Melbourne overtakes Sydney as Australia's biggest city for the first time in a century
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Melbourne has finally wrestled the crown of Australia's largest city from Sydney.
Yep, Sydney, with its beaches, massive bridge, Opera House, and beachy, linen-wearing locals from the Eastern suburbs that look like they belong running along the Bondi to Coogee walk in slow-motion á la Baywatch, lost the title quite some time ago.
This was due to a little rule called the Significant Urban Area classification.
The classification is one of the ways the ABS tallies Australia’s population.
The rule, which sees all border-sharing urban centres with more than 10,000 people included in the larger city boundaries, saw the population of Melbourne lift to 4,874,400 in June 2021.
And, not only has Melbourne swiped the accolade from an unsuspecting Sydney, but it has been the most-populated for quite some time.
Recent boundary changes indicate Melbourne’s Significant Urban Area overtook Sydney way back in 2018.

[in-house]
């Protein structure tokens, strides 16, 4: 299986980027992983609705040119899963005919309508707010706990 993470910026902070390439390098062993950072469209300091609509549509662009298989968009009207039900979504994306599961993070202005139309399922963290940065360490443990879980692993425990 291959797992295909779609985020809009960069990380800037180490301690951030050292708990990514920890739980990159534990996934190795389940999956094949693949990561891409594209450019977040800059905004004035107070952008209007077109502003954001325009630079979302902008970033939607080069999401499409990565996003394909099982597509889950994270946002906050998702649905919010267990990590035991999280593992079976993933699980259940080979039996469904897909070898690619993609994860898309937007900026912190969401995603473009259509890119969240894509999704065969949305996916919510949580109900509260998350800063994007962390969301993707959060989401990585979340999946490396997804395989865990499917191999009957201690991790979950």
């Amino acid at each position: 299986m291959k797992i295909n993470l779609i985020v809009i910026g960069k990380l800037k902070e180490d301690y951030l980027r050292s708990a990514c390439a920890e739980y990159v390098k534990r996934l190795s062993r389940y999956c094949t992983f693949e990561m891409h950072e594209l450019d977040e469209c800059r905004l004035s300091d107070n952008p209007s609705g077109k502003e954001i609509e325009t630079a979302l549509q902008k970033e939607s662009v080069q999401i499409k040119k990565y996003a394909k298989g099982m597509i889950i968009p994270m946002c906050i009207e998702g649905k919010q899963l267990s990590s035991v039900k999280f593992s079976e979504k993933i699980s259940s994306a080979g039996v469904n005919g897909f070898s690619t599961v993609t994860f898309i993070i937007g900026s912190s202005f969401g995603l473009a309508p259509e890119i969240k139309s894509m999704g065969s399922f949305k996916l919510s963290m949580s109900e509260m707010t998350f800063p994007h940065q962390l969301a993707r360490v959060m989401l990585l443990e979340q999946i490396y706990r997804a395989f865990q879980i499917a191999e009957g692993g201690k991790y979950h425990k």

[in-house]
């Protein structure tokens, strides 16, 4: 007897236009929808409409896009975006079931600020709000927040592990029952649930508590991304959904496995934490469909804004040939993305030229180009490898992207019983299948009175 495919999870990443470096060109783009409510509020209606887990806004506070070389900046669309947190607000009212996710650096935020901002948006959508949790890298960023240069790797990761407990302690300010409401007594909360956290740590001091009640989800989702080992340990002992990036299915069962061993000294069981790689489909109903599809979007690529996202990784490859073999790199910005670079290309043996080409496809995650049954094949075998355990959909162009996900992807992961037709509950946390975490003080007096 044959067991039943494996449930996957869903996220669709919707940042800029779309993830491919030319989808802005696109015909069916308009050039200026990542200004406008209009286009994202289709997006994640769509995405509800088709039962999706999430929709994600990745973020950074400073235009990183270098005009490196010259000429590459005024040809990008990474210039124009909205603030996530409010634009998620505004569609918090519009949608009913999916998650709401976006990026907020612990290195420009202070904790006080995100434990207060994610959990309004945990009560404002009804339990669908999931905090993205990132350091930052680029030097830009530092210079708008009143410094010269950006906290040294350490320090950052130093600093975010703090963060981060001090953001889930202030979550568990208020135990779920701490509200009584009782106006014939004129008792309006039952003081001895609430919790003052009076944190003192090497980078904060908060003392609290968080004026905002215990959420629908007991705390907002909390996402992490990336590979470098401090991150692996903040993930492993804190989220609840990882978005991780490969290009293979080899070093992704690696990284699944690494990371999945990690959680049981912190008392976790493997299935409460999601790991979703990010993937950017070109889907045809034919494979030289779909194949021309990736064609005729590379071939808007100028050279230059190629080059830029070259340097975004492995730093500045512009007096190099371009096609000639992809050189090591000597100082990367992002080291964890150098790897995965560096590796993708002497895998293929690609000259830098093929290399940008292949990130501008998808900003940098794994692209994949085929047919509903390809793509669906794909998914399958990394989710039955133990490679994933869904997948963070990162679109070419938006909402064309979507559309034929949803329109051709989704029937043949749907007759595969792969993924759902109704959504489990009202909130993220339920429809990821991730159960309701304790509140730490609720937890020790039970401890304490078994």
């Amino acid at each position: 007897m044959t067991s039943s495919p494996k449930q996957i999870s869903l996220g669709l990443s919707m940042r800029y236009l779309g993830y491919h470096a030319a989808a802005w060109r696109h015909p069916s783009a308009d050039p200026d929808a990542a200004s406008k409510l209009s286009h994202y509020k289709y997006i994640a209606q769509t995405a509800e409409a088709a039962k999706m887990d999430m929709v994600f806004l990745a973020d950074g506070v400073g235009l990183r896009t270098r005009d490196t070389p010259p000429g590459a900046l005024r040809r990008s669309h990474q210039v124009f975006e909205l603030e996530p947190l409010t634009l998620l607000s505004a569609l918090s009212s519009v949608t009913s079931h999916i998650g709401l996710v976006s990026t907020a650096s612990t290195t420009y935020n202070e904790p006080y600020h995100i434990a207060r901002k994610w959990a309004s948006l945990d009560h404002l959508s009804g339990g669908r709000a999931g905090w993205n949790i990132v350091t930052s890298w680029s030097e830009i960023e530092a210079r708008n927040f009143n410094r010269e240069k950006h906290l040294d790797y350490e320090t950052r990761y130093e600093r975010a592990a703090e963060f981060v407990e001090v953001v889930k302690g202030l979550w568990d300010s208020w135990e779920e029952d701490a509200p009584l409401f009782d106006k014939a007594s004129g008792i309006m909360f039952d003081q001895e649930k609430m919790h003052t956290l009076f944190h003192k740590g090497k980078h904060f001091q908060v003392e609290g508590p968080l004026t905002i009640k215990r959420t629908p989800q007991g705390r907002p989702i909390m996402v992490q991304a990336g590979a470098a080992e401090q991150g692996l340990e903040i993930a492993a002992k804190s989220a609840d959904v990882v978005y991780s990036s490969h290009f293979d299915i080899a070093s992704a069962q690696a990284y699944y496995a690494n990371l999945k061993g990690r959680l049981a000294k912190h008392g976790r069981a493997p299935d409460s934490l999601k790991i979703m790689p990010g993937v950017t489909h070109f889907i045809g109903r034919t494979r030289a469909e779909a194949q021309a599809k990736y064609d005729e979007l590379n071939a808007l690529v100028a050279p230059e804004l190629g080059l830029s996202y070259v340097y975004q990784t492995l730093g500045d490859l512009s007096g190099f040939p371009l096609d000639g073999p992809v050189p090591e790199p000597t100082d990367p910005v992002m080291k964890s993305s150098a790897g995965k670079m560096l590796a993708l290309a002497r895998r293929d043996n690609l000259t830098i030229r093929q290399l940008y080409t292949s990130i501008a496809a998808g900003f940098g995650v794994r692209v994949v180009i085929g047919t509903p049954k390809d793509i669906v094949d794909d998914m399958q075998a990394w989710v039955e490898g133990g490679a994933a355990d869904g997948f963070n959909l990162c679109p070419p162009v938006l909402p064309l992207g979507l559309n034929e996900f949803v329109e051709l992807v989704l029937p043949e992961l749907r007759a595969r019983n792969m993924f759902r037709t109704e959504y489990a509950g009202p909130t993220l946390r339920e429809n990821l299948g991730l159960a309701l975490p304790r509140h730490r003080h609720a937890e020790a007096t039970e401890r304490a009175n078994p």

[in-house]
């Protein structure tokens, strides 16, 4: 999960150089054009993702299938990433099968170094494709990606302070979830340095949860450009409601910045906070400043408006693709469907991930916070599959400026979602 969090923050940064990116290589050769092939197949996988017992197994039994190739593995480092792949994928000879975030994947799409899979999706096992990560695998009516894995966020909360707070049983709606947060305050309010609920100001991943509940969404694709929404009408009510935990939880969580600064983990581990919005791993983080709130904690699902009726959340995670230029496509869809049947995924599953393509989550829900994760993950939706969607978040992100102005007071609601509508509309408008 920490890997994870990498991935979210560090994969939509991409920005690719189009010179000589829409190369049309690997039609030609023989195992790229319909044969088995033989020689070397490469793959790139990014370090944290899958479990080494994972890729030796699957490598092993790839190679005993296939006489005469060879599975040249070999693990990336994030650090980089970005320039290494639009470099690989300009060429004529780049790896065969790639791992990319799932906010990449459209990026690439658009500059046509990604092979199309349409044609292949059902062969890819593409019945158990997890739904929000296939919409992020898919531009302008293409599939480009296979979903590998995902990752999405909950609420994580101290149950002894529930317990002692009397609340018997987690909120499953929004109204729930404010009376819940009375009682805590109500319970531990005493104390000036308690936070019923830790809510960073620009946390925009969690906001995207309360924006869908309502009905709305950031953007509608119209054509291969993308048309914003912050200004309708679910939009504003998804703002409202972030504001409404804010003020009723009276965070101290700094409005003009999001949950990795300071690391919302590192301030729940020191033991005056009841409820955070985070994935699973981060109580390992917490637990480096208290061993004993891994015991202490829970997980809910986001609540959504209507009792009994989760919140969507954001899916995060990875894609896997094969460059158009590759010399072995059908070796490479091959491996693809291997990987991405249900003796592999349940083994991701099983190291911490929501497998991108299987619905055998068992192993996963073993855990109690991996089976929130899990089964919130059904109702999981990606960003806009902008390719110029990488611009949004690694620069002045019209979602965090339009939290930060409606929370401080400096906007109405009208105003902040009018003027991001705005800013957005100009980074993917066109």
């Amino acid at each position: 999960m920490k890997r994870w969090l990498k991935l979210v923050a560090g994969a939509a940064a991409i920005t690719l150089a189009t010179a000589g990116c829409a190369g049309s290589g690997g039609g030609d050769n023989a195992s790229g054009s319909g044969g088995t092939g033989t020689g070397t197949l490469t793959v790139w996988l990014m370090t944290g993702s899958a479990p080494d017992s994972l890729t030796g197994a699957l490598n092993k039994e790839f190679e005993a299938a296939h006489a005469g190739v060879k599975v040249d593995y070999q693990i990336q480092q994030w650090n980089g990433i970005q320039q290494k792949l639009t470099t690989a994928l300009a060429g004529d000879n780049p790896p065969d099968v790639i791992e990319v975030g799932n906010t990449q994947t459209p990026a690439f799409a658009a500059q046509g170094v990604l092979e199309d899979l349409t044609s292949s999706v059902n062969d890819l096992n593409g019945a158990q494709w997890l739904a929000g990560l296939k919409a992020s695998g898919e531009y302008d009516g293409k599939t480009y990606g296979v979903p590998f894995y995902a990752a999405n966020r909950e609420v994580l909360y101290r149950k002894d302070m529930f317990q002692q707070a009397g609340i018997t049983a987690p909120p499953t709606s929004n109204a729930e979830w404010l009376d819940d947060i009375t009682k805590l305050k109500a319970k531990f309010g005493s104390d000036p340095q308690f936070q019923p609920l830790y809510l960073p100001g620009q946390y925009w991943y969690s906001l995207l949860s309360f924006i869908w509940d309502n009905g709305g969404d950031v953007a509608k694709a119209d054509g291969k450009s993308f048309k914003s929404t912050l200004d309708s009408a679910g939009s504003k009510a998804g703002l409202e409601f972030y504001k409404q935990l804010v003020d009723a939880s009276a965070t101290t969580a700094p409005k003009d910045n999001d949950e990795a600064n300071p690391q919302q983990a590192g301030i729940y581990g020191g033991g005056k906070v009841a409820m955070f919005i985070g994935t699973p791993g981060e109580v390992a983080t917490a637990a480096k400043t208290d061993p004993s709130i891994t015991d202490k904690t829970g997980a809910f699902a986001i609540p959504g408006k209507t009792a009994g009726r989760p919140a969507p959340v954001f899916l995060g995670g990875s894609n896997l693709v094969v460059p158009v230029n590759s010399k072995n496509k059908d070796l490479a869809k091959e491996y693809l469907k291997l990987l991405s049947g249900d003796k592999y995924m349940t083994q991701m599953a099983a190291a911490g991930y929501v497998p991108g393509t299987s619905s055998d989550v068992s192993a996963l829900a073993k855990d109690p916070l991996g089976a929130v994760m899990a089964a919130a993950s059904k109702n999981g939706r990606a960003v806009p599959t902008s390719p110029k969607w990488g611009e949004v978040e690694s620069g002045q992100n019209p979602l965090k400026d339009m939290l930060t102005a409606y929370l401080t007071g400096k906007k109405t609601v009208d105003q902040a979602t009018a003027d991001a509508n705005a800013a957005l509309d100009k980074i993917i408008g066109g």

ABS data also indicates the population difference between Melbourne and Sydney ballooned out to 71,800 in 2020, in Melbourne's favour.
ABS Regional Population Unit demographer Andrew Howe said the boundary change for the Victorian capital was the result of a surge of population growth in the city's west.
"The 2021 census told us that Melton and the rest of Greater Melbourne was now, statistically, one contiguous area," he said.
“Until the 2021 census definition, the Sydney significant area had a higher population than Melbourne. However, with the amalgamation of Melton into Melbourne in the latest significant urban area classification, Melbourne has more people than Sydney – and has had since 2018.”
Macquarie University demographer Professor Nick Parr told the Sydney Morning Herald the reason for Melbourne's spike in growth comes down to net internal migration.
So, in other words, people who have moved from elsewhere in Australia minus movements to elsewhere in the nation.
"Sydney’s growth has been slowed by its substantial net losses of people due to internal migration,” he said.
"Far more people have moved out of Sydney going to other parts of Australia, especially to the rest of NSW, Queensland and Victoria, than have moved to Sydney from elsewhere in Australia."
The population of Melbourne now sits at a grand total of 4,875,390, compared to Sydney's paltry 4,856,693.